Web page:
Jan 1

2006 news archive

  • 26 December: The British film "The Queen" opens throughout Australian cinemas. Directed by Stephen Frears, who says he is a dedicated queenist - not a monarchist - and starring Helen Mirren, the film has enjoyed modest success, way behind the remake of Casino Royale. The jury is out about whether it helps or hinders the Australian republican cause. All we can say is that the main character, particularly when foregrounding a massive horned stag in the grounds of Balmoral, appears quintessentially English and completely removed from the land of droughts and flooding rains.
  • 7 December: Another update on the Government's response to "The road to a republic" is tabled in the Senate. This time the annotation is: "the Government's response is being considered and will be tabled in due course" following the 22 June notice: "The response will be tabled in due course". Six monthly updates on outstanding reports are tabled in the Senate at the end of sessions. WfaAR notes that the the three month target for the Government's response (February 2005) has now been well exceeded.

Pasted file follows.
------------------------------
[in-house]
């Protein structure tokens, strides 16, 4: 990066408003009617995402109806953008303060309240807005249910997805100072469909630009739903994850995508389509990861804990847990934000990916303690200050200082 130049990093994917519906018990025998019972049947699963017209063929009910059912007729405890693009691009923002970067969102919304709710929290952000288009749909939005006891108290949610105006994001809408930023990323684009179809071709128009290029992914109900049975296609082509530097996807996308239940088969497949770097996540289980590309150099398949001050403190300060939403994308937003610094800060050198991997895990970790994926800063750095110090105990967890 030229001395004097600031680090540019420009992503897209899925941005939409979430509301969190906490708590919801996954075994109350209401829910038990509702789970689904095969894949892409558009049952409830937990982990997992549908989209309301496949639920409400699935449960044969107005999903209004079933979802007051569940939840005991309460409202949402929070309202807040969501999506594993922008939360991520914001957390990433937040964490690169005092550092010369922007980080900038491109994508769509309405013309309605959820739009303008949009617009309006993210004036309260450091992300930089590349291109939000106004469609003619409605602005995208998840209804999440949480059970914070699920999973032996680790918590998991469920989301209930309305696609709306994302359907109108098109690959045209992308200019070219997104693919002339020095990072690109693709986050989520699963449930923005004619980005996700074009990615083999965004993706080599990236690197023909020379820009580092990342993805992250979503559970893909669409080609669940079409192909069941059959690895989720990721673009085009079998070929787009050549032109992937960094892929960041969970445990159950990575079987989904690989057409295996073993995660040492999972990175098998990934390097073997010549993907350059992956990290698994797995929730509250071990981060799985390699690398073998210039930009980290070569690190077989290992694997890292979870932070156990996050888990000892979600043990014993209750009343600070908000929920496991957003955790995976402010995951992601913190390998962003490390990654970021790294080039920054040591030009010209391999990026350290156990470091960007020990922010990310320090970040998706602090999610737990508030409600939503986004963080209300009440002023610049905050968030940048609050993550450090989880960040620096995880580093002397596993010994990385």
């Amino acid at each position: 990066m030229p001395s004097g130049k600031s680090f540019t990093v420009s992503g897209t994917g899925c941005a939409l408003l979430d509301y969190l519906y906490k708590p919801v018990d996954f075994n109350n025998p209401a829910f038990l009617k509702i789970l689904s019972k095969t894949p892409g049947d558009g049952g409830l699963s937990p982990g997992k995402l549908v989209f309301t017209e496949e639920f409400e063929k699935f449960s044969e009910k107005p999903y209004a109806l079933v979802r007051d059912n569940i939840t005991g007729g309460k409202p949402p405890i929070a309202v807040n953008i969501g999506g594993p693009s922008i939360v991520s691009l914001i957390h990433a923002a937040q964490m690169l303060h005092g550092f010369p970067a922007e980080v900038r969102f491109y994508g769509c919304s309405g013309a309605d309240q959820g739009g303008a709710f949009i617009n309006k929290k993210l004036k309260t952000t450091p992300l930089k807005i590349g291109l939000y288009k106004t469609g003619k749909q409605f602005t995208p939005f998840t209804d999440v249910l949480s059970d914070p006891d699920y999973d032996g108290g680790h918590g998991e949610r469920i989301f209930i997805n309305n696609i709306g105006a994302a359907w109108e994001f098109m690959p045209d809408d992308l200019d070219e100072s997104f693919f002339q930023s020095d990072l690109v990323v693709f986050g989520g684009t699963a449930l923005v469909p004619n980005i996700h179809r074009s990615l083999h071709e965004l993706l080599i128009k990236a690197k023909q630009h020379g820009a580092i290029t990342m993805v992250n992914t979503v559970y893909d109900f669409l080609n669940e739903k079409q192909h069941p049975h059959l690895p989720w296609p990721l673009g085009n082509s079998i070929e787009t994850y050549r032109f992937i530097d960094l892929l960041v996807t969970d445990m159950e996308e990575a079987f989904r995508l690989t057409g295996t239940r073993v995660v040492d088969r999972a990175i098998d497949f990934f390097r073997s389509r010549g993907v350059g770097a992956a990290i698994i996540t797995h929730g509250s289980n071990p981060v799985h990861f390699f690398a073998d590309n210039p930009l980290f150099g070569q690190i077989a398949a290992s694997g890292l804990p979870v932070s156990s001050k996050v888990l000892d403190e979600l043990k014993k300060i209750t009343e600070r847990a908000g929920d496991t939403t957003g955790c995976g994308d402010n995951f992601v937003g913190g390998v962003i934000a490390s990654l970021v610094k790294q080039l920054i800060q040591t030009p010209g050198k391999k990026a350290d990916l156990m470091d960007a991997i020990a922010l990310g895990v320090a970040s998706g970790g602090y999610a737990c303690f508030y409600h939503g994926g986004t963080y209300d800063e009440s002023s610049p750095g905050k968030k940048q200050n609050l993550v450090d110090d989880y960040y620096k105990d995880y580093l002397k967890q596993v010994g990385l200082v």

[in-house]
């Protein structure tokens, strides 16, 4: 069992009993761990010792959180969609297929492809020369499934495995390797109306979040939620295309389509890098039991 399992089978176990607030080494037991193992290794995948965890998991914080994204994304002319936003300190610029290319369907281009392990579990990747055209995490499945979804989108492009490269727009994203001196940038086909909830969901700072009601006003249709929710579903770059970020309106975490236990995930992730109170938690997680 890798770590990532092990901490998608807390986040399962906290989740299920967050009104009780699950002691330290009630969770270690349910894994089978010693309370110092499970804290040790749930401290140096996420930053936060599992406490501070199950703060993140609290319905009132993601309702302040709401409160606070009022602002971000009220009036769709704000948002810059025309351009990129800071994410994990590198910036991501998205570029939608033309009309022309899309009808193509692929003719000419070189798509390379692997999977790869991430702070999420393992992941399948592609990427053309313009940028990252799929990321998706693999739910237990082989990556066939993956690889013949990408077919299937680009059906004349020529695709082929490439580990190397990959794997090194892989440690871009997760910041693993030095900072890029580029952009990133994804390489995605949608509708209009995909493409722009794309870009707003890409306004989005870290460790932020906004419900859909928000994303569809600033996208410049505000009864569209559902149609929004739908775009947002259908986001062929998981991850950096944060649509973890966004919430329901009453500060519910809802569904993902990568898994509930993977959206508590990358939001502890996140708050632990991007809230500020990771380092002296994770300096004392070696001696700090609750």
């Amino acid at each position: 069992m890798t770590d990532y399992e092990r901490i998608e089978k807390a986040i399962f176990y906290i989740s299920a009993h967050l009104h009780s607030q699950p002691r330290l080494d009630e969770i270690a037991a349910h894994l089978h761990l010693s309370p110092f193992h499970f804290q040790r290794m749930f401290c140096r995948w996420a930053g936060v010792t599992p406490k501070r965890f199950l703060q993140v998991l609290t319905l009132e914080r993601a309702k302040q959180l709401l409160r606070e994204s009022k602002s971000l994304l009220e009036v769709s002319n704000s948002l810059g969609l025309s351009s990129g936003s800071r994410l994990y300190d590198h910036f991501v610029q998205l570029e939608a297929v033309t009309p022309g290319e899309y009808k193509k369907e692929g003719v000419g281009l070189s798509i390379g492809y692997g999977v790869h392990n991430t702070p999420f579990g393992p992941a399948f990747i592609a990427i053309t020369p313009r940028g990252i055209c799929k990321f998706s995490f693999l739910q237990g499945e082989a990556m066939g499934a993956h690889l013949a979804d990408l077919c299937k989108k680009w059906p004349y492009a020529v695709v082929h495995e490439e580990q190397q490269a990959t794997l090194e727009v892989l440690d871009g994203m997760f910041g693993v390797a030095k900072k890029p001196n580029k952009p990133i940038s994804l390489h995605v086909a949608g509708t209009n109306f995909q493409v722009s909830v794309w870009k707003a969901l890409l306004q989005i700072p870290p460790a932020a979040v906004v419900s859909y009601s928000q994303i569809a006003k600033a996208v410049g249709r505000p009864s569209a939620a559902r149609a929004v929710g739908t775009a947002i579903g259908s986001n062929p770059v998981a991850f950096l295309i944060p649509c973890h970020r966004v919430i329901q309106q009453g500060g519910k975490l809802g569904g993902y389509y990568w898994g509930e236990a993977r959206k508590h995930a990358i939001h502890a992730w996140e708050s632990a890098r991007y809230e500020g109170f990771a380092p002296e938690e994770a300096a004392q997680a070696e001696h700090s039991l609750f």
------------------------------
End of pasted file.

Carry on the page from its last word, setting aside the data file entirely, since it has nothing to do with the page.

• 29 November: Dr Rebecca Huntley gives the 2006 National Republican Lecture in Canberra. Her talk: "Trust Matters: Politics, Trust and the Republican Cause" discusses the reasons why young people are not interested in the Republic and their apathy about politics in general. Her suggestion is to focus on local politics engaging community and non-government organisations such as church and school groups, environmental and sporting organisations. She concludes by saying that the direct election model is undoubtedly a better fit for a generation enthusiastic about direct democracy. Read Rebecca's talk here